The Mayor over the weekend moved to close restaurants at 9PM and bars at midnight, which in many cases is just when they are revving up.  She wants to reduce capacity by 50%.  She forbids congregating.  She instructs us to tell people to go home after they do their business.  We’re supposed to have the staff take their temperature every few hours, but five stores have all sold out.  None of us are prepared to live in these times of virus or in life disrupted for what could be several months.

I say us because Fair Grinds Coffeehouses operate under a restaurant license, so our son was there at six in the morning reorganizing the tables, posting the notice we wrote last night about our procedures, and taking inventory.  The best information mixed with the rumor mill is that New Orleans is likely today or within days to follow the New York and European guidance and shut everything down to takeout and delivery, so we have to prepare for the worst case and limited hours.   Our workforce would be limited, but according to the Department of Labor eligible for unemployment.  Tough times for all of us.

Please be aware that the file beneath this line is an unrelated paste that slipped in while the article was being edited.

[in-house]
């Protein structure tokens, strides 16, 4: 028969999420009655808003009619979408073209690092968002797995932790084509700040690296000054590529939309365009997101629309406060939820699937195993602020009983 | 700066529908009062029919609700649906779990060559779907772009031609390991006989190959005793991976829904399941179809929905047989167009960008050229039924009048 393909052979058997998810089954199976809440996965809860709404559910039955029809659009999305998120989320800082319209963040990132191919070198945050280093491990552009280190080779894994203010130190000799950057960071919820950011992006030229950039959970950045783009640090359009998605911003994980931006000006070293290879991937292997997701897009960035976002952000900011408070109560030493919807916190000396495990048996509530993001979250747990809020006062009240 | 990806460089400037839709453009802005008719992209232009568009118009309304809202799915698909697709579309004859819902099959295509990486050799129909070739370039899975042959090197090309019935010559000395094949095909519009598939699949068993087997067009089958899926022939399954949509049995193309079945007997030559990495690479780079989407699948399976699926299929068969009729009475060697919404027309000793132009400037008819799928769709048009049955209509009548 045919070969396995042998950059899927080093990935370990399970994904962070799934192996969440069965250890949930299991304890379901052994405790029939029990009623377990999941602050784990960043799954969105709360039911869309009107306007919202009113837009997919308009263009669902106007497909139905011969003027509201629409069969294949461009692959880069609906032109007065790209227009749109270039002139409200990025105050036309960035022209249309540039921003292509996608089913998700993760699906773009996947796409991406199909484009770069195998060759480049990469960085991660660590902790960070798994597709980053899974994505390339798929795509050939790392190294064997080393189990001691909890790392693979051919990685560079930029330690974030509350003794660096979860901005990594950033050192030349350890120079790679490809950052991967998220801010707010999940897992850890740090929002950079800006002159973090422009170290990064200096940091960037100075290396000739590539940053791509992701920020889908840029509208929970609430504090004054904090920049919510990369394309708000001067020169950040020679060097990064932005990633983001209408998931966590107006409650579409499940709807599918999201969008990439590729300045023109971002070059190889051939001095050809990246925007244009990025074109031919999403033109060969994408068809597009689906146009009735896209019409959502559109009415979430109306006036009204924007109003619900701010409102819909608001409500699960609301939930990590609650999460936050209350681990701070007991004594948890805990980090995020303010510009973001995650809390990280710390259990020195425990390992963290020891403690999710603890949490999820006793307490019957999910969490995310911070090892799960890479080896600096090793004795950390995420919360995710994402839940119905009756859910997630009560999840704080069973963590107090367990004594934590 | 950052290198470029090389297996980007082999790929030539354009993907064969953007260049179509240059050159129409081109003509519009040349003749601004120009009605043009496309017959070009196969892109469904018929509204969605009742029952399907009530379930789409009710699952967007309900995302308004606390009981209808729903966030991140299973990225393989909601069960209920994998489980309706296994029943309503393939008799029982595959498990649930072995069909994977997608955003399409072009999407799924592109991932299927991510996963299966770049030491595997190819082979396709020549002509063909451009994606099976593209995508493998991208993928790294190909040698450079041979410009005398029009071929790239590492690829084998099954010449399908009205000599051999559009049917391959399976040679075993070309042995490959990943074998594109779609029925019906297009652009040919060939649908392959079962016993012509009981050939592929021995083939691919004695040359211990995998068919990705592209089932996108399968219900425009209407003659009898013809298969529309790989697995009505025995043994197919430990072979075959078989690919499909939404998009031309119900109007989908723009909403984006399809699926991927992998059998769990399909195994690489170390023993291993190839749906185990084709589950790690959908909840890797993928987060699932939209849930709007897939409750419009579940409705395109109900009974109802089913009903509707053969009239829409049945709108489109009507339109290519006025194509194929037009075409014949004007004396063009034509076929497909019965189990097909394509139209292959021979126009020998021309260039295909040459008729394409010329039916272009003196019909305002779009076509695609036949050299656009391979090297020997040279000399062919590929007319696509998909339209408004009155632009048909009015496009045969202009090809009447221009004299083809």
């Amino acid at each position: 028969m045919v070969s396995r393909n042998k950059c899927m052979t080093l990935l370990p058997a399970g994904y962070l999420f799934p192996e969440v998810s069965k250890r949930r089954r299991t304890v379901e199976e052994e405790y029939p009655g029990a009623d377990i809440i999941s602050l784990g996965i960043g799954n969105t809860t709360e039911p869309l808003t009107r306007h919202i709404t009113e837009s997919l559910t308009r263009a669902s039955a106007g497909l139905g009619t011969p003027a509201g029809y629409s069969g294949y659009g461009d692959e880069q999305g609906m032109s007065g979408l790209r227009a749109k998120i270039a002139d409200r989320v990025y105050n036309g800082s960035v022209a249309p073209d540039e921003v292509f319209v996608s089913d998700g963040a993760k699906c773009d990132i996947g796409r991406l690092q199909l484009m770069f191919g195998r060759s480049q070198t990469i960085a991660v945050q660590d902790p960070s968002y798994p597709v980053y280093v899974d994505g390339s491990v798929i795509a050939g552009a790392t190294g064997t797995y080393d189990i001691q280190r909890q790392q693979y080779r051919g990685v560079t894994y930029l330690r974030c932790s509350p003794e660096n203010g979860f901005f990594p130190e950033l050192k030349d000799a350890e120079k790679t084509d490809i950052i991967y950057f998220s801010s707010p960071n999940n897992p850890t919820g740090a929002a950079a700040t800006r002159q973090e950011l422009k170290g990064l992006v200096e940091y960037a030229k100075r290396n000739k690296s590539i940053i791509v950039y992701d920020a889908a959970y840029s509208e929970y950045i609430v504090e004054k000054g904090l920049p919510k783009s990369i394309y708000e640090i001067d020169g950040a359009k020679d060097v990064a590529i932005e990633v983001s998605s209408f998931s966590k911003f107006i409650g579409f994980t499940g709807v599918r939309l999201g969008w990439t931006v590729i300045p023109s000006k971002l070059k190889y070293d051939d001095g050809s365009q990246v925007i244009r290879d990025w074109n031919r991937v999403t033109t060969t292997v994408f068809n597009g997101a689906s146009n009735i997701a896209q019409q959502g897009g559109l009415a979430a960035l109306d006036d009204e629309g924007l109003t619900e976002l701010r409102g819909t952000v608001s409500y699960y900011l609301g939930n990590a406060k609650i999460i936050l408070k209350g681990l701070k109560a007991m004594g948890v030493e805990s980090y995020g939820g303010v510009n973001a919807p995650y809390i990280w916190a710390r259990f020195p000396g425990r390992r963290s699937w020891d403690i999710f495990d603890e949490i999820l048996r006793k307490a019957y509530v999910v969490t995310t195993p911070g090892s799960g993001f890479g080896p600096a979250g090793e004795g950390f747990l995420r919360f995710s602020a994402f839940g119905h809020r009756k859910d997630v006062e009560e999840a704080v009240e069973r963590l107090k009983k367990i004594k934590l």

ACORN organizations here and throughout the world are adapting to phone and social media organizing.  Where we have robodialers, we’ll be rocking.  Where we can schedule pickups for new members in the workplace and communities where we work, we’re on it.

There’s no good place to be right now.  Home hearkens.

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Please enjoy  Indigo Girls – Change My Heart

Thanks to WAMF.